In 1928, the McKim Studio offered a catalog, Adventures in Needlecraft. Among the designs advertised was one that was very unusual in comparison with McKim's other designs.
This pattern was a pattern for adult bedrooms. The pattern was marketed in the catalog (and later ones like Designs above) with this text:
"One woman said, 'Before I catch the quilt fever, I'll have to see a pattern that's entirely different and stunningly beautiful.' The Oriental Poppy is the answer, and besides filling those requirements it is really quite simple to make. The pieced poppy is all straight sewing, the sort that may be run up on the sewing machine, while the bottom half of the block has two leaves and a stem that whips down by hand."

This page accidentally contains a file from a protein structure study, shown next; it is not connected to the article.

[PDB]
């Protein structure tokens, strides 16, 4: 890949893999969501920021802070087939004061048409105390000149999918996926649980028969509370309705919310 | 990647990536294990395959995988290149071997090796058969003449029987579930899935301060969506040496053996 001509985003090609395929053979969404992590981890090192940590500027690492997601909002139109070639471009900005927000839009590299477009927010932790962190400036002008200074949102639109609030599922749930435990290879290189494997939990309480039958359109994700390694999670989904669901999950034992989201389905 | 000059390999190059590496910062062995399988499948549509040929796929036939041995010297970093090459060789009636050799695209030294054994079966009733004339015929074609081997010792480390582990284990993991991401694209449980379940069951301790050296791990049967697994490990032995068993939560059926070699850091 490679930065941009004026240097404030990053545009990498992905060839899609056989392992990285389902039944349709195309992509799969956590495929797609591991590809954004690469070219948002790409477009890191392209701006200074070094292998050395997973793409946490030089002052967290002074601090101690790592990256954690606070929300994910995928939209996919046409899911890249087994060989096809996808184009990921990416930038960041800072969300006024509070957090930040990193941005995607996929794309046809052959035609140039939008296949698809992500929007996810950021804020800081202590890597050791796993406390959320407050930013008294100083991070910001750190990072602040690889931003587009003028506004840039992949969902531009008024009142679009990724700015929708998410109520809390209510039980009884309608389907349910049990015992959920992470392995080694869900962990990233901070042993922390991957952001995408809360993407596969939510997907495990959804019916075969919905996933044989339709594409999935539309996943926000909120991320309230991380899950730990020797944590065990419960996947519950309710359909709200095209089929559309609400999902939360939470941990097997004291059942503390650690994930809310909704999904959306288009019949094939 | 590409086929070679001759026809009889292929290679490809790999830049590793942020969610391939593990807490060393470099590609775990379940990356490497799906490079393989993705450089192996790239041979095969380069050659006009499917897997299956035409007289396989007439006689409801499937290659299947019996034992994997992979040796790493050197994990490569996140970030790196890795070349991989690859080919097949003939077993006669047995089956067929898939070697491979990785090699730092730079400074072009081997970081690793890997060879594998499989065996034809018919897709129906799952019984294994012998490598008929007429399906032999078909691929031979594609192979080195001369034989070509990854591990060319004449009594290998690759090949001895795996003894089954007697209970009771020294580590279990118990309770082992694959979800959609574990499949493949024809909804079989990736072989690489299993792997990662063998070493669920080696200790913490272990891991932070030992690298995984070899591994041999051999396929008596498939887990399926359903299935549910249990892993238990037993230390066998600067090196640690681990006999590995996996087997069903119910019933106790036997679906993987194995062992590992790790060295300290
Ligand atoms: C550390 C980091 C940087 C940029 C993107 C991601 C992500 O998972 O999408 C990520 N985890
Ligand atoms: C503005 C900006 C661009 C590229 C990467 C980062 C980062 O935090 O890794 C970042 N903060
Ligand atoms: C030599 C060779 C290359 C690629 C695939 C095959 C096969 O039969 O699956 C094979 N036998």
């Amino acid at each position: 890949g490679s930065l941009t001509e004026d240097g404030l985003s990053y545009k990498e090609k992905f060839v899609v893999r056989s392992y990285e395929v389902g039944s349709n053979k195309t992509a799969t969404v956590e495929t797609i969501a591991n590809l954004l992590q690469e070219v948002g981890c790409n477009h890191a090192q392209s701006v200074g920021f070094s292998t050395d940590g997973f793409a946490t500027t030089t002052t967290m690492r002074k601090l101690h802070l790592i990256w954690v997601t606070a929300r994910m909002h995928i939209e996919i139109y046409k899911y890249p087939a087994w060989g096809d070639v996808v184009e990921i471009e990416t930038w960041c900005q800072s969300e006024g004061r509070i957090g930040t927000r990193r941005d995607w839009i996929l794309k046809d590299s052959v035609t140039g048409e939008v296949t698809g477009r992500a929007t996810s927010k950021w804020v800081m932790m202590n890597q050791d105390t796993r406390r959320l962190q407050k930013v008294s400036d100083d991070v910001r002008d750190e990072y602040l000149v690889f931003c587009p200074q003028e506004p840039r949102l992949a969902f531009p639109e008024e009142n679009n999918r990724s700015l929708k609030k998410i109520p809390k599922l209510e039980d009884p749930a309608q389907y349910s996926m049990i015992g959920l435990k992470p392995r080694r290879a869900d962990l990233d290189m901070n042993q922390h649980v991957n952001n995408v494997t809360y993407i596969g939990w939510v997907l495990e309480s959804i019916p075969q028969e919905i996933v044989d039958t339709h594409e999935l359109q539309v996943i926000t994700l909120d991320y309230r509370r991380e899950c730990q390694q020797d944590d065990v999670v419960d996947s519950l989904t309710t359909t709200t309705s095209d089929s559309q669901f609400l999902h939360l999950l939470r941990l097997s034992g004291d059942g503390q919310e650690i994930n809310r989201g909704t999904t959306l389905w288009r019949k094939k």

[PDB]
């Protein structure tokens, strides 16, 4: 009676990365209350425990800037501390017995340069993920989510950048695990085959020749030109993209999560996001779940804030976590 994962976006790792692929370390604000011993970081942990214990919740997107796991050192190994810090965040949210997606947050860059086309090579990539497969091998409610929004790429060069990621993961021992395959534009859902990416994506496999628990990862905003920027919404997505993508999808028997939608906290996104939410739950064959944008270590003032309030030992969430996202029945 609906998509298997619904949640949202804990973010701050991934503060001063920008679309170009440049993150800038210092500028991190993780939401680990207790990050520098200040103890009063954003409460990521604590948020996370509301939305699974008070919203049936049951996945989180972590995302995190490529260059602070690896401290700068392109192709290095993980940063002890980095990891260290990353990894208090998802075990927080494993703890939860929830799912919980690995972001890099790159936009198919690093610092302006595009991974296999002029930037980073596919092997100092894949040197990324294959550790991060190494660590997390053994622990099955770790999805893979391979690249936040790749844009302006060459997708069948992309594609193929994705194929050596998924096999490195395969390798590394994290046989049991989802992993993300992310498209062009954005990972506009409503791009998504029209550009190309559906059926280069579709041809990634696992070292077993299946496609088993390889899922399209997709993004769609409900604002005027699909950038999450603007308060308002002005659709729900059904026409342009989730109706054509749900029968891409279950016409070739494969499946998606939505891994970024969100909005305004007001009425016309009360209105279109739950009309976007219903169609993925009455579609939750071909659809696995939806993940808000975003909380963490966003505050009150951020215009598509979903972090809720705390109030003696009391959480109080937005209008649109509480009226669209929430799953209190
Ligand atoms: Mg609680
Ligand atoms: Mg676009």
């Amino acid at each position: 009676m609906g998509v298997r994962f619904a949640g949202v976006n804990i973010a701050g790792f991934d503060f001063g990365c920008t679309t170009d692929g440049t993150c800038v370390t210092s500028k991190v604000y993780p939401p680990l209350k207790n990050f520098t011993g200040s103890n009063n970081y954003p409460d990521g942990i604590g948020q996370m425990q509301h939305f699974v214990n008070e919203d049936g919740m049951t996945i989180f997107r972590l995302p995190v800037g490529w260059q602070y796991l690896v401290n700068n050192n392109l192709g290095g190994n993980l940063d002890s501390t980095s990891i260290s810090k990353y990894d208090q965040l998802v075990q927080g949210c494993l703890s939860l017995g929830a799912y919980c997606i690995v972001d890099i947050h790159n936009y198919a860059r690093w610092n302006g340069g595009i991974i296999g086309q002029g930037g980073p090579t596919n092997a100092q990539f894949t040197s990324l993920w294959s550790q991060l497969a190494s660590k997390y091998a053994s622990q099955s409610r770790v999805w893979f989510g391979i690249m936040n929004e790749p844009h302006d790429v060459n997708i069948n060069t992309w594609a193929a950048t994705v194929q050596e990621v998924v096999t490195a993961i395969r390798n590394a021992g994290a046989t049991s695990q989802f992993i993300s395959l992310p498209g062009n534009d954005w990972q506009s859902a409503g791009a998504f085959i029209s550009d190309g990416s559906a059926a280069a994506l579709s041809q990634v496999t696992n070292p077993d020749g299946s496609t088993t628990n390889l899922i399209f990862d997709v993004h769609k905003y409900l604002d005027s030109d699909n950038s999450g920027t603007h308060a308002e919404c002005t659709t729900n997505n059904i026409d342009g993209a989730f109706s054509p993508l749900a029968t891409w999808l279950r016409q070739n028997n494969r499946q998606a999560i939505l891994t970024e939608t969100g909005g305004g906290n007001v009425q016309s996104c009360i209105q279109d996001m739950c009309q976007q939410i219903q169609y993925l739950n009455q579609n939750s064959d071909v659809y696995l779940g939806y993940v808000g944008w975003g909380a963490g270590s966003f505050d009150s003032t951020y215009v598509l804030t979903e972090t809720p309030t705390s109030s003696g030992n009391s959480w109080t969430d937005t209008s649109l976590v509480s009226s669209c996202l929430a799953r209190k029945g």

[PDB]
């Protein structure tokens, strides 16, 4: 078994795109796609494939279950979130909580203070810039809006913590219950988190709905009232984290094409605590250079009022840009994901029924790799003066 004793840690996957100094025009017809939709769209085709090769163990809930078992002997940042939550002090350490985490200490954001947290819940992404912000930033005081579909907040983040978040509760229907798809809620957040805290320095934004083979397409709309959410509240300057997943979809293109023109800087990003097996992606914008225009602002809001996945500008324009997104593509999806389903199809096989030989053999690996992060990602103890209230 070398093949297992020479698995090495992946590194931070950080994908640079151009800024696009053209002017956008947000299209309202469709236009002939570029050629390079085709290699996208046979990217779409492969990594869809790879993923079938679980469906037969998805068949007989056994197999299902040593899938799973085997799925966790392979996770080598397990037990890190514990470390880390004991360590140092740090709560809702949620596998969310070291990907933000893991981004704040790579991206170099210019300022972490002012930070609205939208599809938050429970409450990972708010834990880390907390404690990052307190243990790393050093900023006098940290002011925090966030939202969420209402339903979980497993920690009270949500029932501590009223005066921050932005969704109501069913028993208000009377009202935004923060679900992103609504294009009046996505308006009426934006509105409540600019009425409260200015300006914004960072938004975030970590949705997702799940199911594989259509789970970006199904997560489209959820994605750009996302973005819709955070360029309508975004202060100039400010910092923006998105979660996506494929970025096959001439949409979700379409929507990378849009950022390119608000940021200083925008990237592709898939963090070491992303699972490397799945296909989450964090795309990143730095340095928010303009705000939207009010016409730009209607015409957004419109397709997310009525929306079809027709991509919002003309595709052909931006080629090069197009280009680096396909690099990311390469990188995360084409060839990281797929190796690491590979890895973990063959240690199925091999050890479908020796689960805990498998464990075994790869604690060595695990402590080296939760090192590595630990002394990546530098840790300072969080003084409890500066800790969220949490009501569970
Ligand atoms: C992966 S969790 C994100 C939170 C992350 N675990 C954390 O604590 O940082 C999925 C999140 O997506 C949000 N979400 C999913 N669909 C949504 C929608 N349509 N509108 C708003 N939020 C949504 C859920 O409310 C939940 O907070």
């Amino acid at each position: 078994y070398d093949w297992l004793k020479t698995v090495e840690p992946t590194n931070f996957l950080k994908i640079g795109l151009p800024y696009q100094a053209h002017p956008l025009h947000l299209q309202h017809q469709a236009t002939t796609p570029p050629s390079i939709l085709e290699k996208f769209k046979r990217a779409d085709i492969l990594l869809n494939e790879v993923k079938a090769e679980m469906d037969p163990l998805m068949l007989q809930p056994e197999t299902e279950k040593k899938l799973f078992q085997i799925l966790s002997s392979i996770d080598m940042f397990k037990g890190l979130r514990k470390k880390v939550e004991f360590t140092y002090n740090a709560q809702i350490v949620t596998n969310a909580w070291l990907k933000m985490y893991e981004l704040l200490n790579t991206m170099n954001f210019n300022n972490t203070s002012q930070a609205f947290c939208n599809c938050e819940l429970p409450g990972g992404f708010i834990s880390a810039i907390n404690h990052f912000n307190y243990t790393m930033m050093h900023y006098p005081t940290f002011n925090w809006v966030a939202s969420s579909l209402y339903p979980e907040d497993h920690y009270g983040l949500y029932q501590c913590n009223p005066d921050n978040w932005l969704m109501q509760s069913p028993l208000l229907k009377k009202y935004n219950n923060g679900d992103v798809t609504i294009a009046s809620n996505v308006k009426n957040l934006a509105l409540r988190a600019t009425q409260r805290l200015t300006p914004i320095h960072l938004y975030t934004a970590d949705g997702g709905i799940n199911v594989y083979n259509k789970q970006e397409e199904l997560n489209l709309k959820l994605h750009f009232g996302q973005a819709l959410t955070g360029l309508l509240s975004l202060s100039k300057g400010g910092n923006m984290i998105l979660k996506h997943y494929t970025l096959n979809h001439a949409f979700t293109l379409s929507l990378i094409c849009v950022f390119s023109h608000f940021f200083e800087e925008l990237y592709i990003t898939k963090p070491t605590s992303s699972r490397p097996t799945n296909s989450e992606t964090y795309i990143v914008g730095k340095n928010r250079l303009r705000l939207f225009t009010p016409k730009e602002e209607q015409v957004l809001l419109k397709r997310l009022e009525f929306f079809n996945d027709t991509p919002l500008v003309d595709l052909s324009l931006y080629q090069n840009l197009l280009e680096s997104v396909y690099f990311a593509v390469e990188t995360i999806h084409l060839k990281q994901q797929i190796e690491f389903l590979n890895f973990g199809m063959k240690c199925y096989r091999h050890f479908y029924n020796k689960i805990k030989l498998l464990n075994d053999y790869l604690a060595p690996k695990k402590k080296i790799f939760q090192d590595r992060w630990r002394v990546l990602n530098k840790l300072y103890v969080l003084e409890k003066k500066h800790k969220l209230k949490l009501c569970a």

A top from my collection, circa 1930. How big is that motif?
I've been asked "is this one of those new modern quilts available today?" Well it's an old modern quilt...from the first modern quilt period of the 1920s and so Art Deco!
Despite reassurances from McKim that this was an easy pattern to piece, I found it was too difficult for my poor skills. Also it might have been more challenging because I wanted a small wall hanging and not a big piece. I ended up doing a paper pieced version.
It's okay but doesn't have the same impact as the big top from the era.
Also in 1928, Better Homes and Garden offered McKim a position as Home Arts Editor. Many of her quilt patters were featured in the magazine. Her feature was called "Adventures in Home Beautifying" and featured a different in the house each month. She also included a variety of needlework that women could include in their home.
Additional Art Deco patterns were introduced via Better Homes including the Rose, the Iris, the Pansy, and the Tulip:
The question always is: Are these designs still worth doing? Well Eleanor Burns certainly thought so, her pattern is slightly different but certainly an homage to McKim's original pattern: